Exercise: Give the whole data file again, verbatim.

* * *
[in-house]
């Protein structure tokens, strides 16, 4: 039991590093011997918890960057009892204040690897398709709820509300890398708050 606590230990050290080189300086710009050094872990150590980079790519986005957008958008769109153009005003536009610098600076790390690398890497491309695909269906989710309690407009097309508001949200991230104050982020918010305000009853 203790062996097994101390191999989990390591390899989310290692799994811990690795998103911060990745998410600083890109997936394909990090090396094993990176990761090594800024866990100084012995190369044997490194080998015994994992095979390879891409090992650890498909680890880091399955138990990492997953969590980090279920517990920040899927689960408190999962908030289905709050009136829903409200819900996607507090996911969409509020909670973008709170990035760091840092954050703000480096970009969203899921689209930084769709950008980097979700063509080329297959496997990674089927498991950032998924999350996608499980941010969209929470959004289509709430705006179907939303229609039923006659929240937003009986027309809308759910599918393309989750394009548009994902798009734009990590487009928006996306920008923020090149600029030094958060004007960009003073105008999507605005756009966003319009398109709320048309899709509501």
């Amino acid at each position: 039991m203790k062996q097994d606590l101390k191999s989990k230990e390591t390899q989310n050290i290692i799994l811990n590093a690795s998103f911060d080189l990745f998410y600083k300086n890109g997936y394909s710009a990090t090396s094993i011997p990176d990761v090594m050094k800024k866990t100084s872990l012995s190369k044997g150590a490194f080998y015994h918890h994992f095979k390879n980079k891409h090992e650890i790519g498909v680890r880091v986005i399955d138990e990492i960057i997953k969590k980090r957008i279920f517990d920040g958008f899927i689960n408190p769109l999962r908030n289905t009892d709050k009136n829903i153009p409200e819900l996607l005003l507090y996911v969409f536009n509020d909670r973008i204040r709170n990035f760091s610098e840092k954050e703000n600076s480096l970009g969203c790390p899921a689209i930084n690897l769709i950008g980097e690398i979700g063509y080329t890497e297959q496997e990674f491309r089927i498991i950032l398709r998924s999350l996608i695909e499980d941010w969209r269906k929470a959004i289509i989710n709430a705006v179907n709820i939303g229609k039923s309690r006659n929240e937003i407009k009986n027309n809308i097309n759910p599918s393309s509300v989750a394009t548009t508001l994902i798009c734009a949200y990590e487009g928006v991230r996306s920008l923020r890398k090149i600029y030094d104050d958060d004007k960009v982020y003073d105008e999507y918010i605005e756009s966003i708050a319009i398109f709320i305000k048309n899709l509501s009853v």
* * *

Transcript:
[in-house]
């Protein structure tokens, strides 16, 4: 039991590093011997918890960057009892204040690897398709709820509300890398708050 606590230990050290080189300086710009050094872990150590980079790519986005957008958008769109153009005003536009610098600076790390690398890497491309695909269906989710309690407009097309508001949200991230104050982020918010305000009853 203790062996097994101390191999989990390591390899989310290692799994811990690795998103911060990745998410600083890109997936394909990090090396094993990176990761090594800024866990100084012995190369044997490194080998015994994992095979390879891409090992650890498909680890880091399955138990990492997953969590980090279920517990920040899927689960408190999962908030289905709050009136829903409200819900996607507090996911969409509020909670973008709170990035760091840092954050703000480096970009969203899921689209930084769709950008980097979700063509080329297959496997990674089927498991950032998924999350996608499980941010969209929470959004289509709430705006179907939303229609039923006659929240937003009986027309809308759910599918393309989750394009548009994902798009734009990590487009928006996306920008923020090149600029030094958060004007960009003073105008999507605005756009966003319009398109709320048309899709509501």
């Amino acid at each position: 039991m203790k062996q097994d606590l101390k191999s989990k230990e390591t390899q989310n050290i290692i799994l811990n590093a690795s998103f911060d080189l990745f998410y600083k300086n890109g997936y394909s710009a990090t090396s094993i011997p990176d990761v090594m050094k800024k866990t100084s872990l012995s190369k044997g150590a490194f080998y015994h918890h994992f095979k390879n980079k891409h090992e650890i790519g498909v680890r880091v986005i399955d138990e990492i960057i997953k969590k980090r957008i279920f517990d920040g958008f899927i689960n408190p769109l999962r908030n289905t009892d709050k009136n829903i153009p409200e819900l996607l005003l507090y996911v969409f536009n509020d909670r973008i204040r709170n990035f760091s610098e840092k954050e703000n600076s480096l970009g969203c790390p899921a689209i930084n690897l769709i950008g980097e690398i979700g063509y080329t890497e297959q496997e990674f491309r089927i498991i950032l398709r998924s999350l996608i695909e499980d941010w969209r269906k929470a959004i289509i989710n709430a705006v179907n709820i939303g229609k039923s309690r006659n929240e937003i407009k009986n027309n809308i097309n759910p599918s393309s509300v989750a394009t548009t508001l994902i798009c734009a949200y990590e487009g928006v991230r996306s920008l923020r890398k090149i600029y030094d104050d958060d004007k960009v982020y003073d105008e999507y918010i605005e756009s966003i708050a319009i398109f709320i305000k048309n899709l509501s009853v």